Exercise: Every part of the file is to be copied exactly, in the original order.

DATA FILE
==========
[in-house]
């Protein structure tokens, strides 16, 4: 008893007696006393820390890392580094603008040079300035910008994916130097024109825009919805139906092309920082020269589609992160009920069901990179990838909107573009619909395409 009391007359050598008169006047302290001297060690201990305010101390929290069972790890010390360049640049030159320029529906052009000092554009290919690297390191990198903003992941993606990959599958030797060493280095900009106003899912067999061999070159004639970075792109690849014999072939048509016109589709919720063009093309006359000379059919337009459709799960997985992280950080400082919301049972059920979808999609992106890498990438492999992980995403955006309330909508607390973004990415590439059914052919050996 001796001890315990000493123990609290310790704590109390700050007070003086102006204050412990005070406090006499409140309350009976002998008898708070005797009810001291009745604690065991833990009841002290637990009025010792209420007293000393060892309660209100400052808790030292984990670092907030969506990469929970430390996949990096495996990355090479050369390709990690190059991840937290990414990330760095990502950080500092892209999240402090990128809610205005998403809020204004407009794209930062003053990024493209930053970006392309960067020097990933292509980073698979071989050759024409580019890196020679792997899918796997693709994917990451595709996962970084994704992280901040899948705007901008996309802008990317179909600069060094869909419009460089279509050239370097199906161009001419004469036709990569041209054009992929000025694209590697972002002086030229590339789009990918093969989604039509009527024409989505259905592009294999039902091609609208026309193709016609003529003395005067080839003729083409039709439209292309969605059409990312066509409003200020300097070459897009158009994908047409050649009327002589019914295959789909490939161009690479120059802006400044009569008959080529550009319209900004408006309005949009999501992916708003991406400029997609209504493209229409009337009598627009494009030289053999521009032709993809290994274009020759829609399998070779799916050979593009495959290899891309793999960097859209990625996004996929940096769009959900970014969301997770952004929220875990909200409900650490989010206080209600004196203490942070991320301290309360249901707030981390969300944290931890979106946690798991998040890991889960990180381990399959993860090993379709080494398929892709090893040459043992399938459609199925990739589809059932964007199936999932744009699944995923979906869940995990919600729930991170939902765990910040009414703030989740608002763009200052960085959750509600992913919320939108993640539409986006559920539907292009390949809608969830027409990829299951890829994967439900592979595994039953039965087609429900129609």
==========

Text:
[in-house]
């Protein structure tokens, strides 16, 4: 008893007696006393820390890392580094603008040079300035910008994916130097024109825009919805139906092309920082020269589609992160009920069901990179990838909107573009619909395409 009391007359050598008169006047302290001297060690201990305010101390929290069972790890010390360049640049030159320029529906052009000092554009290919690297390191990198903003992941993606990959599958030797060493280095900009106003899912067999061999070159004639970075792109690849014999072939048509016109589709919720063009093309006359000379059919337009459709799960997985992280950080400082919301049972059920979808999609992106890498990438492999992980995403955006309330909508607390973004990415590439059914052919050996 001796001890315990000493123990609290310790704590109390700050007070003086102006204050412990005070406090006499409140309350009976002998008898708070005797009810001291009745604690065991833990009841002290637990009025010792209420007293000393060892309660209100400052808790030292984990670092907030969506990469929970430390996949990096495996990355090479050369390709990690190059991840937290990414990330760095990502950080500092892209999240402090990128809610205005998403809020204004407009794209930062003053990024493209930053970006392309960067020097990933292509980073698979071989050759024409580019890196020679792997899918796997693709994917990451595709996962970084994704992280901040899948705007901008996309802008990317179909600069060094869909419009460089279509050239370097199906161009001419004469036709990569041209054009992929000025694209590697972002002086030229590339789009990918093969989604039509009527024409989505259905592009294999039902091609609208026309193709016609003529003395005067080839003729083409039709439209292309969605059409990312066509409003200020300097070459897009158009994908047409050649009327002589019914295959789909490939161009690479120059802006400044009569008959080529550009319209900004408006309005949009999501992916708003991406400029997609209504493209229409009337009598627009494009030289053999521009032709993809290994274009020759829609399998070779799916050979593009495959290899891309793999960097859209990625996004996929940096769009959900970014969301997770952004929220875990909200409900650490989010206080209600004196203490942070991320301290309360249901707030981390969300944290931890979106946690798991998040890991889960990180381990399959993860090993379709080494398929892709090893040459043992399938459609199925990739589809059932964007199936999932744009699944995923979906869940995990919600729930991170939902765990910040009414703030989740608002763009200052960085959750509600992913919320939108993640539409986006559920539907292009390949809608969830027409990829299951890829994967439900592979595994039953039965087609429900129609």